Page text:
Water vapour feedback continues to be the most consistently important feedback accounting for the large warming predicted by general circulation models in response to a doubling of CO2. Water vapour feedback acting alone approximately doubles the warming from what it would be for fixed water vapour (Cess et al., 1990; Hall and Manabe, 1999; Schneider et al., 1999; Held and Soden, 2000). Furthermore, water vapour feedback acts to amplify other feedbacks in models, such as cloud feedback and ice albedo feedback. If cloud feedback is strongly positive, the water vapour feedback can lead to 3.5 times as much warming as would be the case if water vapour concentration were held fixed (Hall and Manabe, 1999).
As noted by Held and Soden (2000), the relative sensitivity of OLR to water vapour changes at various locations depends on how one perturbs the water vapour profile; the appropriate choice depends entirely on the nature of the water vapour perturbation anticipated in a changing climate. The sensitivity is also affected by cloud radiative effects, which tend to mask the influence of sub-cloud water vapour on OLR. Incorporating cloud radiative effects and a fixed relative humidity perturbation (argued to be most appropriate to diagnosing GCM water vapour feedback), Held and Soden suggest that OLR is almost uniformly sensitive to water vapour perturbations throughout the tropics. Roughly 55% of the total is due to the free troposphere in the "tropics" (30°N to 30°S) with 35% from the extra-tropics. Allowing for polar amplification of warming increases the proportion of water vapour feedback attributable to the extra-tropics. Of the tropical contribution, about two thirds, or 35% of the global total, is due to the upper half of the troposphere, from 100 to 500 mb. The boundary layer itself accounts for only 10% of the water vapour feedback globally. Simulations incorporating cloud radiative effects in a doubled CO2 experiment (Schneider et al., 1999) and a clear-sky analysis based on 15 years of global data (Allan et al., 1999) yield maximum sensitivity to water vapour fluctuations in the 400 to 700 mb layer (see also Le Treut et al., 1994). In a simulation analysed by Schneider et al. (1999) extra-tropical water vapour feedback affected warming 50% more than did tropical feedback.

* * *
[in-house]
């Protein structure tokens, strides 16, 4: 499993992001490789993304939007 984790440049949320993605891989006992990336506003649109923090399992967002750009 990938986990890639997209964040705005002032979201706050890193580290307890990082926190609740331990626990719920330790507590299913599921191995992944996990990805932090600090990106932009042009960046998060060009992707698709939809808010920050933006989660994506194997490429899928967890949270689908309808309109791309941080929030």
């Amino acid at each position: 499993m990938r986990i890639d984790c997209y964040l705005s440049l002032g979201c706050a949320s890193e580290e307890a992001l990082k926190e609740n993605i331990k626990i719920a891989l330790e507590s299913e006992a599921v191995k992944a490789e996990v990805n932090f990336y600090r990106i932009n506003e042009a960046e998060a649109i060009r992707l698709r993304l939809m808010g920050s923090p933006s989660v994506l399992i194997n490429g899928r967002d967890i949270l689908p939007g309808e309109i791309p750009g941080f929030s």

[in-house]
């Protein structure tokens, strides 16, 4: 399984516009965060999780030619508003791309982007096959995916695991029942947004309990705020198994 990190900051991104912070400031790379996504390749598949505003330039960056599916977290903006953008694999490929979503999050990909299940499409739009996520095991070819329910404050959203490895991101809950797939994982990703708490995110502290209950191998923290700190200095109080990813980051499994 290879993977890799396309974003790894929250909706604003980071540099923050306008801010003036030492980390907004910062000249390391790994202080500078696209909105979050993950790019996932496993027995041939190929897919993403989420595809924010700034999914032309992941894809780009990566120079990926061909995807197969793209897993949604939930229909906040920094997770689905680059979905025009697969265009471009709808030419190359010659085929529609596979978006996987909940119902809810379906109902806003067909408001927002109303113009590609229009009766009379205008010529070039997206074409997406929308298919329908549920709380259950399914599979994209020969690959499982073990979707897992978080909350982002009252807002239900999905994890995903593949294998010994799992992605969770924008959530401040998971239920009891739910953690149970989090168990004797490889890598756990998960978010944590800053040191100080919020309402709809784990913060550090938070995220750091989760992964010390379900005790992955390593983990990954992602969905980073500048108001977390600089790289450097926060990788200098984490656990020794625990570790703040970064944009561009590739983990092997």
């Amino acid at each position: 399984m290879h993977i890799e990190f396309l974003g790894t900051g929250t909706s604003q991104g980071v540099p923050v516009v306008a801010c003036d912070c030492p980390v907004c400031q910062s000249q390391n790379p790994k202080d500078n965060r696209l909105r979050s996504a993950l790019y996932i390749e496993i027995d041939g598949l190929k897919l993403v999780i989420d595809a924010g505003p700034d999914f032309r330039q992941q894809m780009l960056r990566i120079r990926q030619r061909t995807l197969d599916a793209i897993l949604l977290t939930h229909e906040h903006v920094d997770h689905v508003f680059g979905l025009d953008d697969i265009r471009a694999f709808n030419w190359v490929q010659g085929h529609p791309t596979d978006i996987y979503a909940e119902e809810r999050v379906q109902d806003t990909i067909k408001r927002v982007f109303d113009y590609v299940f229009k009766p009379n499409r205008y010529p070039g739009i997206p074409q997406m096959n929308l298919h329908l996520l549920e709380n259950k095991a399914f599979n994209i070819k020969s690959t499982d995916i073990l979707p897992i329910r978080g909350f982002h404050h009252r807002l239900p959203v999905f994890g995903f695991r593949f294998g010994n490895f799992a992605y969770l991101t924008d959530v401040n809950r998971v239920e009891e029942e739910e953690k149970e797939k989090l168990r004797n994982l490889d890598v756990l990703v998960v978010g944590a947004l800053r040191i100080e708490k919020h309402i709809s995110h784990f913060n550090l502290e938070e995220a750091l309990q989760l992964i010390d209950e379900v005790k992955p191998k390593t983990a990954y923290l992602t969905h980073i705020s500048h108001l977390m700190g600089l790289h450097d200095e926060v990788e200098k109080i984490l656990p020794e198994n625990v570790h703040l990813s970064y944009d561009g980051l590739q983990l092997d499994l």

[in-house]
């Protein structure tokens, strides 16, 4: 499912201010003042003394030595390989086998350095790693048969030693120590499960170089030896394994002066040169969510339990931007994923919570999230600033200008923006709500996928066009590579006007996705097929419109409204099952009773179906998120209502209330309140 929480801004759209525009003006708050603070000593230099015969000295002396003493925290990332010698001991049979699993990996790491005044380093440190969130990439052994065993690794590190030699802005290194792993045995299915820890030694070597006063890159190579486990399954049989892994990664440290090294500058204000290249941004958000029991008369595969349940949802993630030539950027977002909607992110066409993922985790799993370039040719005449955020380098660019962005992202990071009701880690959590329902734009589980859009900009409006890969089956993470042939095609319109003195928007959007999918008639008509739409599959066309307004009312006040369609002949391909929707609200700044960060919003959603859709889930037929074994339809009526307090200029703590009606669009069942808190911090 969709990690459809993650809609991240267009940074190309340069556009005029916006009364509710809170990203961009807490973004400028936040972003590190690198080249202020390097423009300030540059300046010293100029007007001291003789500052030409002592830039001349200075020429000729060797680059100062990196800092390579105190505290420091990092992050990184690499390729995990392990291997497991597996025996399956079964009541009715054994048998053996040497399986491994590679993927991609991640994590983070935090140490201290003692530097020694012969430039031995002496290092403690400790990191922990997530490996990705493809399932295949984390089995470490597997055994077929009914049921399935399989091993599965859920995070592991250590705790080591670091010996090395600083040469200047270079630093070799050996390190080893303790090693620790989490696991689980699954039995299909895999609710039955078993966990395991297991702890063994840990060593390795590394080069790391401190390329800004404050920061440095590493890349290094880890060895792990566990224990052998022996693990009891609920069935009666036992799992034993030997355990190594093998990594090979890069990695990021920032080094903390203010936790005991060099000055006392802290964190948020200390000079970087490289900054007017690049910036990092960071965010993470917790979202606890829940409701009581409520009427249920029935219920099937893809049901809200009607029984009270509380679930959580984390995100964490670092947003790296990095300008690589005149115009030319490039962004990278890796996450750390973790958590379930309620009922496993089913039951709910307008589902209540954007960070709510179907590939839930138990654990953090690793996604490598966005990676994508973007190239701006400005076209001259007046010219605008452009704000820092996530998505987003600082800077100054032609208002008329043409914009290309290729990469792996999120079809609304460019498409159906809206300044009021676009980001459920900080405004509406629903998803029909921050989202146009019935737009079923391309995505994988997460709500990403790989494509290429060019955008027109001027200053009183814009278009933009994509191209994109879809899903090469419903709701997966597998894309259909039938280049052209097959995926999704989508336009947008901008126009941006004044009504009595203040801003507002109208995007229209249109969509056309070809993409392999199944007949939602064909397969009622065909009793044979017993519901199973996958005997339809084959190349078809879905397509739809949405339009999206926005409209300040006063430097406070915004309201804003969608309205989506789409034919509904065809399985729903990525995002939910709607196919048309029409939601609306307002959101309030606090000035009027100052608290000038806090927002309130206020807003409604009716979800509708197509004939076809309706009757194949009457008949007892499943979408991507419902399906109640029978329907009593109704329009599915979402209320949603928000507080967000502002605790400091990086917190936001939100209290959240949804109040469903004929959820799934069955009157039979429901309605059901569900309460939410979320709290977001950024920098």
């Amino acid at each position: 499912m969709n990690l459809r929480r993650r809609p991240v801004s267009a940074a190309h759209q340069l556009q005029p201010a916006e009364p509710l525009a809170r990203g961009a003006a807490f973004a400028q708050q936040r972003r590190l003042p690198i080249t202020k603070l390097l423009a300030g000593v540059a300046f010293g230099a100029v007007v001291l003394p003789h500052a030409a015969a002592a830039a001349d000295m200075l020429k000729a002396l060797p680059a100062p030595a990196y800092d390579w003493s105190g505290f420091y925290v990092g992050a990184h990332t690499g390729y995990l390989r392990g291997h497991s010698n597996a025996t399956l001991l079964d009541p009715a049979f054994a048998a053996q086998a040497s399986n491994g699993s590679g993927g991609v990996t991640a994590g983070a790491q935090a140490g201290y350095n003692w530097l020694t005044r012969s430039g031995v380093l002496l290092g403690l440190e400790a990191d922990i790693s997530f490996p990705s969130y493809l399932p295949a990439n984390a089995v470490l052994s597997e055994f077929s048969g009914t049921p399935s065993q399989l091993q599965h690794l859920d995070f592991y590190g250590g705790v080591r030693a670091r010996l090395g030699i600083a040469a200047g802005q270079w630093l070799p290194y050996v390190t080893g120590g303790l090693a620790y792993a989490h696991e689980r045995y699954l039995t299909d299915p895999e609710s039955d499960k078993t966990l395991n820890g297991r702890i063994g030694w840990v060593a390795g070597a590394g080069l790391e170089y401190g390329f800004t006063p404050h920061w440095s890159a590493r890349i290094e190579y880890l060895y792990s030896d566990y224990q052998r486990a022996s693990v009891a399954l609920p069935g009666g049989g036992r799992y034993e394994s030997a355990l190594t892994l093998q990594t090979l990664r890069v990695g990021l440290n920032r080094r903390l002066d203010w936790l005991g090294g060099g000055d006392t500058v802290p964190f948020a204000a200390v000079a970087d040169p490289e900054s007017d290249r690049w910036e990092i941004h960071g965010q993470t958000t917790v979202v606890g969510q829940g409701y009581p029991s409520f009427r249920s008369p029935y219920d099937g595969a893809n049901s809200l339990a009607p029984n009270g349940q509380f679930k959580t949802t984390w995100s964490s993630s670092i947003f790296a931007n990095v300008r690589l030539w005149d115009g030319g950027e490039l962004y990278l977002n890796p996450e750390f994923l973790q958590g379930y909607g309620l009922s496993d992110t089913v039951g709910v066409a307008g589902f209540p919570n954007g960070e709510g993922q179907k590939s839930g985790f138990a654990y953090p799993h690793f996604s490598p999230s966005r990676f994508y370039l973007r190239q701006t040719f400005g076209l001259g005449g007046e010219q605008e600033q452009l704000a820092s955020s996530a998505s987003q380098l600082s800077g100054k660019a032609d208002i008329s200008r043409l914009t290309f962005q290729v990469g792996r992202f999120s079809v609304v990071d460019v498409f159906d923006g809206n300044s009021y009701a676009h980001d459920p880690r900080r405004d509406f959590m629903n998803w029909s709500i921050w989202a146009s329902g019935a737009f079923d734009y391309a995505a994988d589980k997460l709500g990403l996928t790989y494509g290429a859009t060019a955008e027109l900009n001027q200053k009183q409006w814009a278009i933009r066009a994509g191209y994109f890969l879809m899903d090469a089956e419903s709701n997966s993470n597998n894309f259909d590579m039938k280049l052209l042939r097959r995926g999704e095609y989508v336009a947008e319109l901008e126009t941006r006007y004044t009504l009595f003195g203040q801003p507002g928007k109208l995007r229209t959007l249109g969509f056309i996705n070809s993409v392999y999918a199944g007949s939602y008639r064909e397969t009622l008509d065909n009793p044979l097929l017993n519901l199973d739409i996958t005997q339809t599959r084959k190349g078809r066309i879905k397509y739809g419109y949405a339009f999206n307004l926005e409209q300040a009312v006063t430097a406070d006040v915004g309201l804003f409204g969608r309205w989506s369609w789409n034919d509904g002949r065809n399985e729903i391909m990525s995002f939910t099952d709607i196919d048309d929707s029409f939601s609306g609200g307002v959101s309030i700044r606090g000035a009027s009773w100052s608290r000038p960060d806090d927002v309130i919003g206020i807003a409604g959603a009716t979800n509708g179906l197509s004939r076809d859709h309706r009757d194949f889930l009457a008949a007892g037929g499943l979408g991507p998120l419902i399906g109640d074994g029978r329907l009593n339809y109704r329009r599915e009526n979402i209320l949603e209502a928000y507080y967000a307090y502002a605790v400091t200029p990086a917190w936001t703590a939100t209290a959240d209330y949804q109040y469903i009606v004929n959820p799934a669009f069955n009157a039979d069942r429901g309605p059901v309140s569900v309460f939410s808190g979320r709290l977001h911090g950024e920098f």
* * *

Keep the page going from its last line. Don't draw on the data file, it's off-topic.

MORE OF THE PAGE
Most of the free troposphere is highly undersaturated with respect to water, so that local water-holding capacity is not the limiting factor determining atmospheric water vapour. Within the constraints imposed by Clausius-Clapeyron alone there is ample scope for water vapour feedbacks either stronger or weaker than those implied by constant relative humidity, especially in connection with changes in the area of the moist tropical convective region (Pierrehumbert, 1999). It has been estimated that, without changes in the relative area of convective and dry regions, a shift of water vapour to lower levels in the dry regions could, at the extreme, lead to a halving of the currently estimated water vapour feedback, but could not actually cause it to become a negative, stabilising feedback (Harvey, 2000).
Attempts to directly confirm the water vapour feedback by correlating spatial surface fluctuations with spatial OLR fluctuations were carried out by Raval and Ramanathan (1989). Their results are difficult to interpret, as they involve the effects of circulation changes as well as direct thermodynamic control (Bony et al., 1995). Inamdar and Ramanathan (1998) showed that a positive correlation between water vapour, greenhouse effect and SST holds for the entire tropics at seasonal time-scales. This is consistent with a positive water vapour feedback, but it still cannot be taken as a direct test of the feedback as the circulation fluctuates in a different way over the seasonal cycle than it does in response to doubling of CO2.
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